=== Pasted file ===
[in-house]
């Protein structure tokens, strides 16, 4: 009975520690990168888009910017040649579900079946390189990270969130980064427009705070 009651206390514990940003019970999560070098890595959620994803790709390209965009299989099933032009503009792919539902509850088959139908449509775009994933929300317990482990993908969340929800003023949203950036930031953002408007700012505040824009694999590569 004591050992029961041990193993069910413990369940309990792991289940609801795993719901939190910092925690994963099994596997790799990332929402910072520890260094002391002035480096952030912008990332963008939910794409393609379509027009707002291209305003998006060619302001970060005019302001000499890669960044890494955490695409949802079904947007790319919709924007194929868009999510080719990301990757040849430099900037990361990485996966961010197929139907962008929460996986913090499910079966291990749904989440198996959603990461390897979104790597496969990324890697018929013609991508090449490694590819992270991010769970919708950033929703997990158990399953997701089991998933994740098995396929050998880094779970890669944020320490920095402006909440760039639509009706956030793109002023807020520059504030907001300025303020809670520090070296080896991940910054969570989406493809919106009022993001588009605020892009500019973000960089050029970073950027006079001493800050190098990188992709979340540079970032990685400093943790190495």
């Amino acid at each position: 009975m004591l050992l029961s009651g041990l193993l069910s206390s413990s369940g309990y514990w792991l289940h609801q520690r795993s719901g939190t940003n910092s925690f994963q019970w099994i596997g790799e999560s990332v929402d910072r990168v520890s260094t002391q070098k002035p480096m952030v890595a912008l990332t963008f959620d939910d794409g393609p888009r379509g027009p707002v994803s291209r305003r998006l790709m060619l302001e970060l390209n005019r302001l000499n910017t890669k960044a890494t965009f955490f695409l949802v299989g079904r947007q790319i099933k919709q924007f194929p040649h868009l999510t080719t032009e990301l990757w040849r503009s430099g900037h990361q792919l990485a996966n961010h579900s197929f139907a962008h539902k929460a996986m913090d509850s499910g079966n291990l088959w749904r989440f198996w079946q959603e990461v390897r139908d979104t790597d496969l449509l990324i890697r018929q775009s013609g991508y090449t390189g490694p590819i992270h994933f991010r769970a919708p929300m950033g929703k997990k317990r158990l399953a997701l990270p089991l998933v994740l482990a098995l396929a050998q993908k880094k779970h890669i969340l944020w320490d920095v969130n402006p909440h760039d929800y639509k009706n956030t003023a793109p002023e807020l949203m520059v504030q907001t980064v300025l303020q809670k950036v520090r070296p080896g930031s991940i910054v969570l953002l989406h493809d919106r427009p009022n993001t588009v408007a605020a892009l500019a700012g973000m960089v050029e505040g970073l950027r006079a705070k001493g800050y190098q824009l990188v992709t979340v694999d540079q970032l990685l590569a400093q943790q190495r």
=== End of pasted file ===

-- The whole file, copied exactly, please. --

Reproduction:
[in-house]
């Protein structure tokens, strides 16, 4: 009975520690990168888009910017040649579900079946390189990270969130980064427009705070 009651206390514990940003019970999560070098890595959620994803790709390209965009299989099933032009503009792919539902509850088959139908449509775009994933929300317990482990993908969340929800003023949203950036930031953002408007700012505040824009694999590569 004591050992029961041990193993069910413990369940309990792991289940609801795993719901939190910092925690994963099994596997790799990332929402910072520890260094002391002035480096952030912008990332963008939910794409393609379509027009707002291209305003998006060619302001970060005019302001000499890669960044890494955490695409949802079904947007790319919709924007194929868009999510080719990301990757040849430099900037990361990485996966961010197929139907962008929460996986913090499910079966291990749904989440198996959603990461390897979104790597496969990324890697018929013609991508090449490694590819992270991010769970919708950033929703997990158990399953997701089991998933994740098995396929050998880094779970890669944020320490920095402006909440760039639509009706956030793109002023807020520059504030907001300025303020809670520090070296080896991940910054969570989406493809919106009022993001588009605020892009500019973000960089050029970073950027006079001493800050190098990188992709979340540079970032990685400093943790190495």
């Amino acid at each position: 009975m004591l050992l029961s009651g041990l193993l069910s206390s413990s369940g309990y514990w792991l289940h609801q520690r795993s719901g939190t940003n910092s925690f994963q019970w099994i596997g790799e999560s990332v929402d910072r990168v520890s260094t002391q070098k002035p480096m952030v890595a912008l990332t963008f959620d939910d794409g393609p888009r379509g027009p707002v994803s291209r305003r998006l790709m060619l302001e970060l390209n005019r302001l000499n910017t890669k960044a890494t965009f955490f695409l949802v299989g079904r947007q790319i099933k919709q924007f194929p040649h868009l999510t080719t032009e990301l990757w040849r503009s430099g900037h990361q792919l990485a996966n961010h579900s197929f139907a962008h539902k929460a996986m913090d509850s499910g079966n291990l088959w749904r989440f198996w079946q959603e990461v390897r139908d979104t790597d496969l449509l990324i890697r018929q775009s013609g991508y090449t390189g490694p590819i992270h994933f991010r769970a919708p929300m950033g929703k997990k317990r158990l399953a997701l990270p089991l998933v994740l482990a098995l396929a050998q993908k880094k779970h890669i969340l944020w320490d920095v969130n402006p909440h760039d929800y639509k009706n956030t003023a793109p002023e807020l949203m520059v504030q907001t980064v300025l303020q809670k950036v520090r070296p080896g930031s991940i910054v969570l953002l989406h493809d919106r427009p009022n993001t588009v408007a605020a892009l500019a700012g973000m960089v050029e505040g970073l950027r006079a705070k001493g800050y190098q824009l990188v992709t979340v694999d540079q970032l990685l590569a400093q943790q190495r």